So which of the three projections should a Brewers fan believe? To determine that, let’s dig deeper and see if Gomez’s 2012 adjustments show up in any other advanced metrics and what they might tell us.
All three 2014 projections factored in a lower BABIP for Gomez. Last year, Gomez set a career high with a .344 BABIP. His career average is a .311 BABIP. Next year, Steamer expects a .303 BABIP and Oliver .330 BABIP. On this front, I would tend to agree with Oliver’s more optimistic prediction. To understand why, let’s look at Gomez’s BABIP splits over the last two seasons –
|2012 (1st Half)||.277|
|2012 (2nd Half)||.308|
|2013 (1st Half)||.353|
|2013 (2nd Half)||.328|
Since Gomez’s 2012 adjustment, his BABIP split has never been as low Steamer’s 2014 projection. BABIP involves a small degree of luck but, more so, it falls inline with a player’s historical trends. Gomez’s recent trend doesn’t suggest his BABIP will slip below .300. Looking at his batted ball splits shows why.
|2012 (1st Half)||17.8||34.7||47.5||0.73||8.9|
|2012 (2nd Half)||15.8||43.7||40.5||1.08||18.2|
|2013 (1st Half)||18.4||42.6||38.9||1.09||14.7|
|2013 (2nd Half)||26.3||36.5||37.2||0.98||19.6|
First off, let’s talk about line drives. Line drives are most likely to become hits and, last year, Gomez hit more of them than ever before. That’s great because Gomez hit for a .700 AVG on line drives last year. Gomez’s 26.3 LD% in the second half is an extremely encouraging sign, though I don’t expect him to maintain that clip. For reference, Robinson Cano had a 26.0 LD% last season. But Gomez’s increasing LD% signals his ability to square up balls better.
Now, there’s been a lot of talk about Gomez adjusting his swing to not hit the ball on the ground as much. Yet, the data above shows that Gomez’s best two halves came when he put the ball on the ground the most. Gomez’s best AVG and OPS season splits came when his GB/FB ratio peaked, above 1. Even at its highest, Gomez’s GB% is below league average. But that doesn’t mean Gomez is trying to lift every ball off the ground, as is evidenced by his FB%.
As you can see, Gomez’s FB% has steadily dropped over the past two seasons. He’s still hitting fly balls at above the league average FB%, but not nearly as much as he previously did. The good news is that more of the fly balls Gomez hits are becoming home runs. His HR/FB ratio has jumped significantly since the start of the 2012 season and it isn’t due to luck. As ESPN’S Home Run Tracker shows, Gomez’s power spike is legit –
|HR||Avg. True Distance||Avg. Std. Distance|
With the pressure to be a ground ball machine off of him, Gomez is not afraid to let it rip when he sees a pitch he likes. It’s resulting in better contact, as his LD% indicates, and more power on pitches he can elevate. For these reasons, I’m optimistic that Gomez’s 2014 BABIP will land closer to the .330 predicted by Oliver.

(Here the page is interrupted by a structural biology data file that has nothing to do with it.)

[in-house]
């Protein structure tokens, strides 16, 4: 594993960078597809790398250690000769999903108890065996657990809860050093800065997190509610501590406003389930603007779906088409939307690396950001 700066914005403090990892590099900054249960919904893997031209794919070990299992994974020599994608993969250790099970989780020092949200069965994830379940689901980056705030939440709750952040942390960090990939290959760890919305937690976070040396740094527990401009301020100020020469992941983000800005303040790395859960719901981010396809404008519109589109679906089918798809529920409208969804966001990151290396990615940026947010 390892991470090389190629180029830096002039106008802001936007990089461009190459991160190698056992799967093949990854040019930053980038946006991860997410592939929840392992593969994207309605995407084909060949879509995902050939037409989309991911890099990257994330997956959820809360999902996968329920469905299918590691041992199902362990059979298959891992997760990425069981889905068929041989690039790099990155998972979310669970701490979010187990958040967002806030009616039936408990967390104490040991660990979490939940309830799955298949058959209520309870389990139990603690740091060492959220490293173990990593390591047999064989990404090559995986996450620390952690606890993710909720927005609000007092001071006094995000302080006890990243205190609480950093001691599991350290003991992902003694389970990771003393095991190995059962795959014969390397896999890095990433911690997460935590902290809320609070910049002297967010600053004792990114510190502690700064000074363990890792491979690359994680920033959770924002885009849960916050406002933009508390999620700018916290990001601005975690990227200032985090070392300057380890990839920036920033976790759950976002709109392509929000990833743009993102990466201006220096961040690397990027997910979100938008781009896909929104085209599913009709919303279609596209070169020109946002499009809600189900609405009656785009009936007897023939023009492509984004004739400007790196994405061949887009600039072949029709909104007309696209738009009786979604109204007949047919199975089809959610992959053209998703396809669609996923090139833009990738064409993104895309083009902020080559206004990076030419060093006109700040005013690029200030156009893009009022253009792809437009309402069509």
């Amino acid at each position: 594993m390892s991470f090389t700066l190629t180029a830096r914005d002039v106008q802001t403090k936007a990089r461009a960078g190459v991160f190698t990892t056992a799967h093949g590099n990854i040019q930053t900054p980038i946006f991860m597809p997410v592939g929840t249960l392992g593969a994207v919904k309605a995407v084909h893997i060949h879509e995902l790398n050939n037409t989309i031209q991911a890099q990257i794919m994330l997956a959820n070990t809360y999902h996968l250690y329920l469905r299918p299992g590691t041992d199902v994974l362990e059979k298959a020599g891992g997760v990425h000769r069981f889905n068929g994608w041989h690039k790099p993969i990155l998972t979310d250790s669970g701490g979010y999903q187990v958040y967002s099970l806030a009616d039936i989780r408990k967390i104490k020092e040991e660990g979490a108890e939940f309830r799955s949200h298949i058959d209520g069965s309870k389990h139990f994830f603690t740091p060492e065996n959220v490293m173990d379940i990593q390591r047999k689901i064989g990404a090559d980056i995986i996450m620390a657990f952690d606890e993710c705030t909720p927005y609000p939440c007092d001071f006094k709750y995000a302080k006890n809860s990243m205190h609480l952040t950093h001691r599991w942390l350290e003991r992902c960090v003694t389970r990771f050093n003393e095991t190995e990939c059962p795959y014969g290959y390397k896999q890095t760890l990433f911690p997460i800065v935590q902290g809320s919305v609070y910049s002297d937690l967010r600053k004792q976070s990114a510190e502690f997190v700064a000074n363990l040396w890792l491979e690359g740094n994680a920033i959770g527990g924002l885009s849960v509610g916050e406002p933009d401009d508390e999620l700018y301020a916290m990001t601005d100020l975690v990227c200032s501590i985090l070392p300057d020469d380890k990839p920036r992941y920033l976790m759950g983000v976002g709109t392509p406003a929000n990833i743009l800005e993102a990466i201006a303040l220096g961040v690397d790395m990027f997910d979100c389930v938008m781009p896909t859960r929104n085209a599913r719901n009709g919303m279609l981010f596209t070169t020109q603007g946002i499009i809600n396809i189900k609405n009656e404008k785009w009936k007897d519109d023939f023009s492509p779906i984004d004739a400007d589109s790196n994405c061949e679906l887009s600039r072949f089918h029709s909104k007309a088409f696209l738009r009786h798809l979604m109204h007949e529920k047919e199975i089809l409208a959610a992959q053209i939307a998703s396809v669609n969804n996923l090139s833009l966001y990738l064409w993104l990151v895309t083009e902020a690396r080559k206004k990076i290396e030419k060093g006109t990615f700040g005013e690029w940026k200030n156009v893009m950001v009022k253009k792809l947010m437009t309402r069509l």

Of course, any Brewers fan that watched Gomez at the end of last season will remember how often he swung himself out of his shoes. Gomez’s increased LD% and HR/FB were accompanied by a spike in strikeouts. This has some prognosticators worried. Here’s a look at Gomez’s plate disciple splits over the last two seasons.
|2012 (1st Half)||22.5||5.1||0.23|
|2012 (2nd Half)||21.2||4.0||0.19|
|2013 (1st Half)||23.2||4.4||0.19|
|2013 (2nd Half)||27.2||9.2||0.34|
Gomez’s second half spike in Ks wasn’t good, but it wasn’t all bad news either. As you can see, Gomez more than doubled his BB% too. So even though Gomez’s AVG was 30 points lower in the second half, his OBP was slightly higher — .337 OBP for the first half and .339 for the second half.
In addition, Gomez’s home run rate stat also increased in the second half.
Meaning, Gomez could have been going balls-to-the-wall on more pitches, which would account for his increased HR% and for falling over himself when missing. So, though no Brewers fan wants to see Gomez continue to K at a 27% clip, even that cloud had a silver lining.
In the end, the majority of Gomez’s stats show that he turned a corner during the second half of the 2012 season. Personally, I think that some projections still undervalue Gomez because they can’t factor in that his approach at the plate has changed for the better. But it’s not a bad thing that some folks think Gomez may hit .255 this year. It’s definitely better than having a Boris binder inflating expectations to unattainable heights.
For the 2014 season, even if Gomez regresses to the range of a .270 AVG/ .810 OPS, his speed, power, and defense will make him an extremely valuable player. A player worthy of every cent of the $7 M that the Brewers’ will pay him.